The following is a summary of a research project by the authors. For more information please see the published full-text journal article:

Zhao, T., Ahmad, H., Winzenberg, T., Aitken, D., de Graaff, B., Jones, G., & Palmer, K.E. (2021). Cross-sectional and temporal differences in health-related quality of life of people with and without osteoarthritis: a 10-year prospective study. Rheumatology75, keaa787.

Author: Ting Zhao1

  1. The Health Economics Research Unit, Menzies Institute for Medical Research, University of Tasmania (Australia)

Osteoarthritis is characterised by joint pain, stiffness, swelling, loss of function and disability yet there is a paucity of data on the health-related quality of life measures of people with osteoarthritis in Australia, particularly over the long term. Ting Zhao and colleagues from The Health Economics Research Unit at the University of Tasmania conducted this first long-term prospective study using the Tasmanian Older Adult Cohort (TASOAC) to investigate the cross-sectional and longitudinal differences of the impact of osteoarthritis on various physical and psychological aspects of the life.

The study found that participants with osteoarthritis had clinically important differences in quality-of-life measures with utility values 0.07 units lower over ten years compared to participants without osteoarthritis. The main dimensions impacted by osteoarthritis were psychological wellness, independent living, and social relationships.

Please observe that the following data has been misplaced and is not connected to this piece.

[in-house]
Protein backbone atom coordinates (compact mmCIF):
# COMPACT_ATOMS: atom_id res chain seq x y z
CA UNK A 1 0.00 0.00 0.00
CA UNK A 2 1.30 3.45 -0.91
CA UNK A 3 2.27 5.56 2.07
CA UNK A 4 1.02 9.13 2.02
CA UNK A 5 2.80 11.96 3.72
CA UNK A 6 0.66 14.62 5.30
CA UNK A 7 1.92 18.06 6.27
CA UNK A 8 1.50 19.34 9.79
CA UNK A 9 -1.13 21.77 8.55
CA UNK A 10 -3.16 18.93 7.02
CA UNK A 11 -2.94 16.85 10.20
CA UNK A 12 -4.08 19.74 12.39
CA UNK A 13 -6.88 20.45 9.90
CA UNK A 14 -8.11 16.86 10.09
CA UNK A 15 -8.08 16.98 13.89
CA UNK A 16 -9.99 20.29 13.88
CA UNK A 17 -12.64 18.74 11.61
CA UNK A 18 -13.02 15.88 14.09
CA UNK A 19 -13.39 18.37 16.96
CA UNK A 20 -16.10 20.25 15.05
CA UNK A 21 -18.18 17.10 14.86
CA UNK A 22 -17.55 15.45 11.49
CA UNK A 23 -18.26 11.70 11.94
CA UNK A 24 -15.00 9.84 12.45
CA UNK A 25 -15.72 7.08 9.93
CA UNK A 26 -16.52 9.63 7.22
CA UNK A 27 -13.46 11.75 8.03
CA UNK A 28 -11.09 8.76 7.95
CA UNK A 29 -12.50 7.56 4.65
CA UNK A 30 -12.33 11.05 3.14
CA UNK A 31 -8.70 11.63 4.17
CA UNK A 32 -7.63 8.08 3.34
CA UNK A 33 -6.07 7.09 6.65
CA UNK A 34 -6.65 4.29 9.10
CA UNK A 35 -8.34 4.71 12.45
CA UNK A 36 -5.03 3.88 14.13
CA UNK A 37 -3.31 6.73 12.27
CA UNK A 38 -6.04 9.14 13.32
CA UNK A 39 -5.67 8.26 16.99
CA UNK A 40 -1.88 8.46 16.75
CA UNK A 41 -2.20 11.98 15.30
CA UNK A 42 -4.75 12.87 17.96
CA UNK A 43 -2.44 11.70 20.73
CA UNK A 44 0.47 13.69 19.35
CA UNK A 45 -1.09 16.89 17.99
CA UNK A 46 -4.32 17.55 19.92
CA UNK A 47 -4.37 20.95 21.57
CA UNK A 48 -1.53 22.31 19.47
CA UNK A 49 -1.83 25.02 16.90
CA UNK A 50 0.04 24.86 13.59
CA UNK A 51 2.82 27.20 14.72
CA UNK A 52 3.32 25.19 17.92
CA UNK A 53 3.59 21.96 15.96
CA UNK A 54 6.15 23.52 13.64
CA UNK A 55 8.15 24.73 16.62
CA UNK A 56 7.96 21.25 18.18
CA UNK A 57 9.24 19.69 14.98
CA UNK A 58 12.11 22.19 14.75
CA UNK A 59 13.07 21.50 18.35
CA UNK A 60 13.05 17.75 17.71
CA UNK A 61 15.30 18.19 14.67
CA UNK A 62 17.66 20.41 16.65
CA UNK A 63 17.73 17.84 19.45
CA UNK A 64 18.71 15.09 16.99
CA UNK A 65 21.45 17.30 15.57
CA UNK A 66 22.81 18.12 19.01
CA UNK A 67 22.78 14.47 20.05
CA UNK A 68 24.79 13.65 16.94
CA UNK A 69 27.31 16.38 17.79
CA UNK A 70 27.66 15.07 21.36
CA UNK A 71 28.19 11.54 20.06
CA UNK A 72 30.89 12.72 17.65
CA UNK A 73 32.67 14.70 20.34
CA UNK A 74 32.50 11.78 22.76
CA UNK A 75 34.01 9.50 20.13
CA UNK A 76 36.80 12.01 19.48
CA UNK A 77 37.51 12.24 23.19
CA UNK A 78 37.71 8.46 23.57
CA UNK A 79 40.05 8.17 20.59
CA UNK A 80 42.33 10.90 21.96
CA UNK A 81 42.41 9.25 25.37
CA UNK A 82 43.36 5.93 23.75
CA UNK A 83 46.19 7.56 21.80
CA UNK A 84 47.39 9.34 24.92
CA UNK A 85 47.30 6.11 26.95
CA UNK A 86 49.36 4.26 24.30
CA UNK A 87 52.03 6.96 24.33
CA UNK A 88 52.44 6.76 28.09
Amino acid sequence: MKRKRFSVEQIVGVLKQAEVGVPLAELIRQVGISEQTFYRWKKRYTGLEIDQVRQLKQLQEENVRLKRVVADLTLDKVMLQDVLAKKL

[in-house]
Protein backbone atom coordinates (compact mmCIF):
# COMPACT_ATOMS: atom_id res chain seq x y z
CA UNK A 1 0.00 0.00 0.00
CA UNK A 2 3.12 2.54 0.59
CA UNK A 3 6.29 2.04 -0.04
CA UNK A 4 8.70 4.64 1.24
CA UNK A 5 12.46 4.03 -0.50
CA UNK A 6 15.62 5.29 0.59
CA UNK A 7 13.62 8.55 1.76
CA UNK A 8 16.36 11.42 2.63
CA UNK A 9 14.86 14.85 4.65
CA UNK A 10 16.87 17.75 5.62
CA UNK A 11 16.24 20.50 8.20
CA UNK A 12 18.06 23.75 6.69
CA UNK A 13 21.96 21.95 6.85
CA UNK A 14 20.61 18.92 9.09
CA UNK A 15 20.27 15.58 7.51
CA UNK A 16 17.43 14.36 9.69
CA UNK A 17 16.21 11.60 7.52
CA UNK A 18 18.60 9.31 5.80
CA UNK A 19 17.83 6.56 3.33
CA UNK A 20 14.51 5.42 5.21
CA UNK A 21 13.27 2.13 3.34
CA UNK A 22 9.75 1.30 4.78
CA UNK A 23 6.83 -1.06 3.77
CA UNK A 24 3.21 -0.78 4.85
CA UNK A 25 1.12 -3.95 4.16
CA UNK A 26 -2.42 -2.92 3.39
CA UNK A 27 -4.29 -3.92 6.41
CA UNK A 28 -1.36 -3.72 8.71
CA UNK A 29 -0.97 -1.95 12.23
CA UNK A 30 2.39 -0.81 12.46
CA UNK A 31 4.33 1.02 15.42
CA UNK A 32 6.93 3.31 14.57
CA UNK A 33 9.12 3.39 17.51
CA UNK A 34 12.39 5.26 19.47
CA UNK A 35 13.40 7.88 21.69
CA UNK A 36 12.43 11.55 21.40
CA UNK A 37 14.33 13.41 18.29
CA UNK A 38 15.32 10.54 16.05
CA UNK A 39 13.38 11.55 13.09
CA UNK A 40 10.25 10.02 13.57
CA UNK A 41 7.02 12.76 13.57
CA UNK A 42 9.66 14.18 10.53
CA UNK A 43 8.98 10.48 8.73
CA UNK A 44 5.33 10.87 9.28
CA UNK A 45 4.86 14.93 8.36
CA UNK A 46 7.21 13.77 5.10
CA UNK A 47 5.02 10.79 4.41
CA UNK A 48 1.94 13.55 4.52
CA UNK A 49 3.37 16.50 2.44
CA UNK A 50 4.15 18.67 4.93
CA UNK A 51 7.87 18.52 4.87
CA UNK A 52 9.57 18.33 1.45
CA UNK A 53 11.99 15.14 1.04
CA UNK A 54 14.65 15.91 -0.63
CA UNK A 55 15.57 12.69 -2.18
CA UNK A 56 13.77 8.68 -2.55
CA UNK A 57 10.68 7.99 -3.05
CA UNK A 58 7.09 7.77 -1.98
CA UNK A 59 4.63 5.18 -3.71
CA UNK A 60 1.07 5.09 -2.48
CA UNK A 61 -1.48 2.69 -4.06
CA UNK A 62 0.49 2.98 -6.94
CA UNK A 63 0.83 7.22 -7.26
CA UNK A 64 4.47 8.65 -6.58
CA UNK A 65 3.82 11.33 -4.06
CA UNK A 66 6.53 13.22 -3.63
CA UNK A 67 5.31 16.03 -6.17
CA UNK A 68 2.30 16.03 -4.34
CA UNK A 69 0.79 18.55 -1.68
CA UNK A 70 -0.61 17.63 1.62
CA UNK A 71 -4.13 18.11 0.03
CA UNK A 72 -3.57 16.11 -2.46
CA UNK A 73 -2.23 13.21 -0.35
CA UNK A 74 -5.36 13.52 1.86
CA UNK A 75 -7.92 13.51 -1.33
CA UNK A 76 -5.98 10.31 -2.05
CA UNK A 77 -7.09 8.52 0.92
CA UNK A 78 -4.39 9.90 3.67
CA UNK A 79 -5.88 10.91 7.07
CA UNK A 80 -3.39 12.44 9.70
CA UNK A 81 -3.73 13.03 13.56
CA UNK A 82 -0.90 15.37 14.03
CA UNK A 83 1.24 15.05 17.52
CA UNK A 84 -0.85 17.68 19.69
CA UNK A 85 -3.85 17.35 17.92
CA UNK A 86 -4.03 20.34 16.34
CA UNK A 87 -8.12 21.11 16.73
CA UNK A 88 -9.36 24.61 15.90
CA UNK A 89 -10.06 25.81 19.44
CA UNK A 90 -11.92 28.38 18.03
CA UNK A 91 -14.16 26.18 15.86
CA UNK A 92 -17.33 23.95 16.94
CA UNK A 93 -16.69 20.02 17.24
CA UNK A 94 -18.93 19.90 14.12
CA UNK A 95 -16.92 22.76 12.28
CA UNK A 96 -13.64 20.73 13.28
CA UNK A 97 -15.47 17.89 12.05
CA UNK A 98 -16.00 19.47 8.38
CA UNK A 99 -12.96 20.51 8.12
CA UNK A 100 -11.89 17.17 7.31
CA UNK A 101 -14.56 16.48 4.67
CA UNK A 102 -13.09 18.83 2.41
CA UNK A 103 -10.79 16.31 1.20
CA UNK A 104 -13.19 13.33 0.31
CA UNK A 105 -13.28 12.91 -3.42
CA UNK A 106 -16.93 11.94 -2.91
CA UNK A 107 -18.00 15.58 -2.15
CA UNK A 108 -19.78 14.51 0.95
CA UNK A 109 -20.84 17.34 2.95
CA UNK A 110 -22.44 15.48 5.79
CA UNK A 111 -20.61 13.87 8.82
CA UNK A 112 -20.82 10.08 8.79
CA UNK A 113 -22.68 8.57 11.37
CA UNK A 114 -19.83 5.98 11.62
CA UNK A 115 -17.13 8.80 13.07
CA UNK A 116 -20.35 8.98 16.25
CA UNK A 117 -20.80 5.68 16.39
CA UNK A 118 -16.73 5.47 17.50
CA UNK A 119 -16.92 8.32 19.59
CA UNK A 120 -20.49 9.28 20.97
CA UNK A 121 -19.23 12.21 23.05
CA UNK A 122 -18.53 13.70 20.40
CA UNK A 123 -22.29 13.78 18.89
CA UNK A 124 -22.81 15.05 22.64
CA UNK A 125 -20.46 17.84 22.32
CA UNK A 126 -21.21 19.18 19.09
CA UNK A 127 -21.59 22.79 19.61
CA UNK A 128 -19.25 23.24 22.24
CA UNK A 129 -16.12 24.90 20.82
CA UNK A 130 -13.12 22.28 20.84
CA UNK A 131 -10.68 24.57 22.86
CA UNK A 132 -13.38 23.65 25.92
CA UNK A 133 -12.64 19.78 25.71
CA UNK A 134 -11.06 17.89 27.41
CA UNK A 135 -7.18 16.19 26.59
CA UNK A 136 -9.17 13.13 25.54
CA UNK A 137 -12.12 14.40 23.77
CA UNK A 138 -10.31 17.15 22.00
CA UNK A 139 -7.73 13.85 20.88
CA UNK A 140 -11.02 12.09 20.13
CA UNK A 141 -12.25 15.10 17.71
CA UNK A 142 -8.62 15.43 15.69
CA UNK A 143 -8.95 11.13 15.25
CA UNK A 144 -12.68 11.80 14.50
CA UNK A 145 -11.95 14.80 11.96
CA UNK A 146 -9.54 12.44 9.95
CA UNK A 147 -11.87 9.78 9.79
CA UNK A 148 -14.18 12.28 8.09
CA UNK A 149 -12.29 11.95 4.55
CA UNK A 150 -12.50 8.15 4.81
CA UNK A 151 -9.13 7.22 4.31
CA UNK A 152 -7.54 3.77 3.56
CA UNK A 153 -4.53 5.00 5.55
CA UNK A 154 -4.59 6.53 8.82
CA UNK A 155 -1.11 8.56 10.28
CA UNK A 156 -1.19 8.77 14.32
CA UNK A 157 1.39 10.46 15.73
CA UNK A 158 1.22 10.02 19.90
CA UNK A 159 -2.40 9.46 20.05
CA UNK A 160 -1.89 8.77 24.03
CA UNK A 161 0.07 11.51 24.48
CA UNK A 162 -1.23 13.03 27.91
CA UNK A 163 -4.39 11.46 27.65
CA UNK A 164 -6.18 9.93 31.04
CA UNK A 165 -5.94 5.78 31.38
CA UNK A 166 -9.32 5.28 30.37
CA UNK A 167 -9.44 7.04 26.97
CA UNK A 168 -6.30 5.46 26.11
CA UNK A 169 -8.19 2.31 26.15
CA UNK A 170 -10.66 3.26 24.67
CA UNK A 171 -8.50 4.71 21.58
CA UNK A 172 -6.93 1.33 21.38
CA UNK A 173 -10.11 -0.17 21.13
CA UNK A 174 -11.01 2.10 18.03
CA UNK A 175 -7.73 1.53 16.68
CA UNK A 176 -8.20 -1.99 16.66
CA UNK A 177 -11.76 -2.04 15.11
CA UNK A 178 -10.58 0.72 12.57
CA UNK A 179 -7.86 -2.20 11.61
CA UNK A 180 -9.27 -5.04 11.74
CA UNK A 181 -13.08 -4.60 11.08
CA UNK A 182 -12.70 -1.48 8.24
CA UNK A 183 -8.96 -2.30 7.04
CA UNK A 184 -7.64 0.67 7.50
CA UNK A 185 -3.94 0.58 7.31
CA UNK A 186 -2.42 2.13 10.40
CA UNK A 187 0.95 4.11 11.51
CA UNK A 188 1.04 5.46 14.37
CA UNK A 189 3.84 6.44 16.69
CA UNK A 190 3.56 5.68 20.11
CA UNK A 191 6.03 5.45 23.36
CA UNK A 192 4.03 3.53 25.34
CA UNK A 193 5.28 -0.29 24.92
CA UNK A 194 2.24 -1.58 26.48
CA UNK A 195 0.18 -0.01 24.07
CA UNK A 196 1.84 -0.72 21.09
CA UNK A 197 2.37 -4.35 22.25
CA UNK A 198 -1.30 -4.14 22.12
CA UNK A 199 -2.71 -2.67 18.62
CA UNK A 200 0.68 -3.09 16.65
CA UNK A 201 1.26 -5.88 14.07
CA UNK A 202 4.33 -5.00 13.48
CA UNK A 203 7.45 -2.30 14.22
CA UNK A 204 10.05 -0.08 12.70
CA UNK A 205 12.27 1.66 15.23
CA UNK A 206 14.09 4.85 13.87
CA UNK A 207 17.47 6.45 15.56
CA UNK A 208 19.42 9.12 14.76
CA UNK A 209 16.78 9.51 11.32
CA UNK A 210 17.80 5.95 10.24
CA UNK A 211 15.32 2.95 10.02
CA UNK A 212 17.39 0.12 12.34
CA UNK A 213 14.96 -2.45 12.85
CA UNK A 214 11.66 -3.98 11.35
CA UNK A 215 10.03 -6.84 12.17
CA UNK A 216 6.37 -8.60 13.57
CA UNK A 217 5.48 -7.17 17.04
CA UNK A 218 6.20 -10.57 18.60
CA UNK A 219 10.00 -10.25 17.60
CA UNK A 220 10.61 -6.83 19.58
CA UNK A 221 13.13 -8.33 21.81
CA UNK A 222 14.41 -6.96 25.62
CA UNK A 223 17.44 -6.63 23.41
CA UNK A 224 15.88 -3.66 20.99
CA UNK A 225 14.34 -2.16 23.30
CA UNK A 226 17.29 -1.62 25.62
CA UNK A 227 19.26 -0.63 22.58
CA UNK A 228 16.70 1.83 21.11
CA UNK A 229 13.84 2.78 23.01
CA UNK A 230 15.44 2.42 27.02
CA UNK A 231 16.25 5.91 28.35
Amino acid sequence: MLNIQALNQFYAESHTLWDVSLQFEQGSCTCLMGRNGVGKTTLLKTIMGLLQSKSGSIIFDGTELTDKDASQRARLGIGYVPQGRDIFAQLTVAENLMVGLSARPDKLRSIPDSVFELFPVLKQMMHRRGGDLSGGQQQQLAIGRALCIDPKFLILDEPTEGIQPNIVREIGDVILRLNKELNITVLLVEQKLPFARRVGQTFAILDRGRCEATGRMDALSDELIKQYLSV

As osteoarthritis impacts each health dimension with different intensity and timing, interventions to improve health-related quality of life may need to be tailored to specific osteoarthritis types and health dimensions, and the intensity of the interventions should be tailored over time and stages of disease process. Such interventions might include those to manage psychological wellness targeting at pain, sleep, and anxiety/depression, maintain social relationships and independent living. As psychosocial wellness is impacted irrespective of the type of osteoarthritis and the time of assessment, support to maintain psychological wellness (e.g.: pain, sleep, and anxiety/depression) should be provided to people with all types of osteoarthritis and throughout the disease process. However, increased and targeted support to maintain independent living could be more relevant to people with knee and/or hip osteoarthritis, particularly those living with the disease for longer. As social supports play a critical role in improving health-related quality of life our study also recommends improved access to social support for people with osteoarthritis, especially those with knee and/or hip osteoarthritis.